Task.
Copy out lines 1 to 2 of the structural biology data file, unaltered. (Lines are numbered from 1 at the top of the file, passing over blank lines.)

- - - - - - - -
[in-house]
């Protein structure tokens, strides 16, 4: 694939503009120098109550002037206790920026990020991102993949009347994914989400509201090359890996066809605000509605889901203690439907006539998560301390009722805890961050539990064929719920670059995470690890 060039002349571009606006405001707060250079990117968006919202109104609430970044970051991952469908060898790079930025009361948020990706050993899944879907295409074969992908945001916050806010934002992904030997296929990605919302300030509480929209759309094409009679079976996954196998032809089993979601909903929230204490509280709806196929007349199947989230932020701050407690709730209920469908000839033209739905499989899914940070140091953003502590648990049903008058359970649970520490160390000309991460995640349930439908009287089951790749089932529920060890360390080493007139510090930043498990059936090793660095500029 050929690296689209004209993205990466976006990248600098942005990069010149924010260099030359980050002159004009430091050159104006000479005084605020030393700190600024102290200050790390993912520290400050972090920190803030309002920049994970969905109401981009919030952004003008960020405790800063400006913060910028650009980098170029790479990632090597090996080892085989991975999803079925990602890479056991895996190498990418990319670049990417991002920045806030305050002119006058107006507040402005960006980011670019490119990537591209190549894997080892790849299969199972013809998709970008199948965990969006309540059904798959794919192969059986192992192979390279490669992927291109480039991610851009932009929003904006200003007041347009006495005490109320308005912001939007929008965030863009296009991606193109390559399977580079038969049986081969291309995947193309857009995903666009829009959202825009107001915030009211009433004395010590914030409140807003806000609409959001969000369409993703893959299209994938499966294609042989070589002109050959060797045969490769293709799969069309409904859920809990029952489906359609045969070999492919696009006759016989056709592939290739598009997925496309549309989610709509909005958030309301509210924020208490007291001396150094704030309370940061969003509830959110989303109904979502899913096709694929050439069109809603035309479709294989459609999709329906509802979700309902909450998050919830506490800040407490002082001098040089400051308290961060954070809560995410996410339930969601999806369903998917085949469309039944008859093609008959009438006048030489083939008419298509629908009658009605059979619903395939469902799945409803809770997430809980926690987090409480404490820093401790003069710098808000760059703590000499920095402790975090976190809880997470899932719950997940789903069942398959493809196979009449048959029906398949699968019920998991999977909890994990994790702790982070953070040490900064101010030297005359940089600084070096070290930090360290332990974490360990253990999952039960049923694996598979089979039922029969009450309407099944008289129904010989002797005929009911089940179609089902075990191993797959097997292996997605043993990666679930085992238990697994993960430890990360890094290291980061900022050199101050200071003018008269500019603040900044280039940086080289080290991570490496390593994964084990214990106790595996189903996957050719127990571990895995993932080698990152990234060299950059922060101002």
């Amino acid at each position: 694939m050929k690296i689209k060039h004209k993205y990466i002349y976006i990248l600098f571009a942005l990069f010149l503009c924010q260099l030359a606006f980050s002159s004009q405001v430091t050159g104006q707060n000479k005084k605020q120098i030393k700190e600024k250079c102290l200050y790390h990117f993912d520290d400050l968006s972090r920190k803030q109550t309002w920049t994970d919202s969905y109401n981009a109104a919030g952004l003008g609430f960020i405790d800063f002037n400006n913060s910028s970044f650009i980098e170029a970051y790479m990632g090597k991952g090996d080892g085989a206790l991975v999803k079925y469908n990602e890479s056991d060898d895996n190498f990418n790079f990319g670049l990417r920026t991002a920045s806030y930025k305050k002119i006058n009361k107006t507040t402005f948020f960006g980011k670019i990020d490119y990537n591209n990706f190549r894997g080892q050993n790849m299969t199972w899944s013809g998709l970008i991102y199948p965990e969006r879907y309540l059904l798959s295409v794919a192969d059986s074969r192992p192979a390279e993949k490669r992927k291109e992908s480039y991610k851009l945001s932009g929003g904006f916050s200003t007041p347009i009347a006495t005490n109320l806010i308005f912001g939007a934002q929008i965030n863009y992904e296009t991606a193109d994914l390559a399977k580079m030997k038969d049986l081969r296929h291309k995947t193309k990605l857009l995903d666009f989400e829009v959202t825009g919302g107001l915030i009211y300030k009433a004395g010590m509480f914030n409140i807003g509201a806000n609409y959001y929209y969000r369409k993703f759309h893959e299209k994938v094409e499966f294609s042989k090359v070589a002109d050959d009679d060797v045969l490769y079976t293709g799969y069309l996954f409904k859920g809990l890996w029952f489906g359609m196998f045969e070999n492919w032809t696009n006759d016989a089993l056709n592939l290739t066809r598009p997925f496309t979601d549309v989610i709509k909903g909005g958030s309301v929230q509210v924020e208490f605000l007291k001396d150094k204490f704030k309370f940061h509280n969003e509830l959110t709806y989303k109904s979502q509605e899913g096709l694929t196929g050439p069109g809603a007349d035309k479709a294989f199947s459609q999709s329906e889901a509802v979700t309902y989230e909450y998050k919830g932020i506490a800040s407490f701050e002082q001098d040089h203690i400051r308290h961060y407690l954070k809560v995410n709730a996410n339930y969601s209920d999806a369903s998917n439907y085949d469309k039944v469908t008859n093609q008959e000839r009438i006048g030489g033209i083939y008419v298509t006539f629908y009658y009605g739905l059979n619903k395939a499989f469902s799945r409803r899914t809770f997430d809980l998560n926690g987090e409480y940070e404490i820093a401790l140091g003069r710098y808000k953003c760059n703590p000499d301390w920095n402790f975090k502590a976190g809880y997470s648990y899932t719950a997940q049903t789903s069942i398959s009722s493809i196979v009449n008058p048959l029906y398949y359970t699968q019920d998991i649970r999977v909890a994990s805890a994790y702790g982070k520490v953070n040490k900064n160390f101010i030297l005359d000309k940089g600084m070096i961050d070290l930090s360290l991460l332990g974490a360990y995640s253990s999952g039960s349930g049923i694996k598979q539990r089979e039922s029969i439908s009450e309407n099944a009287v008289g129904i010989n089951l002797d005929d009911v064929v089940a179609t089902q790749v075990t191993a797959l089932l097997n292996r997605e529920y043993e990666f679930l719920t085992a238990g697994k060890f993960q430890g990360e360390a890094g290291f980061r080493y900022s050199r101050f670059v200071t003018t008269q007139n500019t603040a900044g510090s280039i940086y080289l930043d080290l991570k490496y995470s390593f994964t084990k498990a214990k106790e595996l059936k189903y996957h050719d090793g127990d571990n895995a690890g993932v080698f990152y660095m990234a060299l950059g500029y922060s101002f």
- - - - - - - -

[in-house]
């Protein structure tokens, strides 16, 4: 694939503009120098109550002037206790920026990020991102993949009347994914989400509201090359890996066809605000509605889901203690439907006539998560301390009722805890961050539990064929719920670059995470690890 060039002349571009606006405001707060250079990117968006919202109104609430970044970051991952469908060898790079930025009361948020990706050993899944879907295409074969992908945001916050806010934002992904030997296929990605919302300030509480929209759309094409009679079976996954196998032809089993979601909903929230204490509280709806196929007349199947989230932020701050407690709730209920469908000839033209739905499989899914940070140091953003502590648990049903008058359970649970520490160390000309991460995640349930439908009287089951790749089932529920060890360390080493007139510090930043498990059936090793660095500029 050929690296689209004209993205990466976006990248600098942005990069010149924010260099030359980050002159004009430091050159104006000479005084605020030393700190600024102290200050790390993912520290400050972090920190803030309002920049994970969905109401981009919030952004003008960020405790800063400006913060910028650009980098170029790479990632090597090996080892085989991975999803079925990602890479056991895996190498990418990319670049990417991002920045806030305050002119006058107006507040402005960006980011670019490119990537591209190549894997080892790849299969199972013809998709970008199948965990969006309540059904798959794919192969059986192992192979390279490669992927291109480039991610851009932009929003904006200003007041347009006495005490109320308005912001939007929008965030863009296009991606193109390559399977580079038969049986081969291309995947193309857009995903666009829009959202825009107001915030009211009433004395010590914030409140807003806000609409959001969000369409993703893959299209994938499966294609042989070589002109050959060797045969490769293709799969069309409904859920809990029952489906359609045969070999492919696009006759016989056709592939290739598009997925496309549309989610709509909005958030309301509210924020208490007291001396150094704030309370940061969003509830959110989303109904979502899913096709694929050439069109809603035309479709294989459609999709329906509802979700309902909450998050919830506490800040407490002082001098040089400051308290961060954070809560995410996410339930969601999806369903998917085949469309039944008859093609008959009438006048030489083939008419298509629908009658009605059979619903395939469902799945409803809770997430809980926690987090409480404490820093401790003069710098808000760059703590000499920095402790975090976190809880997470899932719950997940789903069942398959493809196979009449048959029906398949699968019920998991999977909890994990994790702790982070953070040490900064101010030297005359940089600084070096070290930090360290332990974490360990253990999952039960049923694996598979089979039922029969009450309407099944008289129904010989002797005929009911089940179609089902075990191993797959097997292996997605043993990666679930085992238990697994993960430890990360890094290291980061900022050199101050200071003018008269500019603040900044280039940086080289080290991570490496390593994964084990214990106790595996189903996957050719127990571990895995993932080698990152990234060299950059922060101002």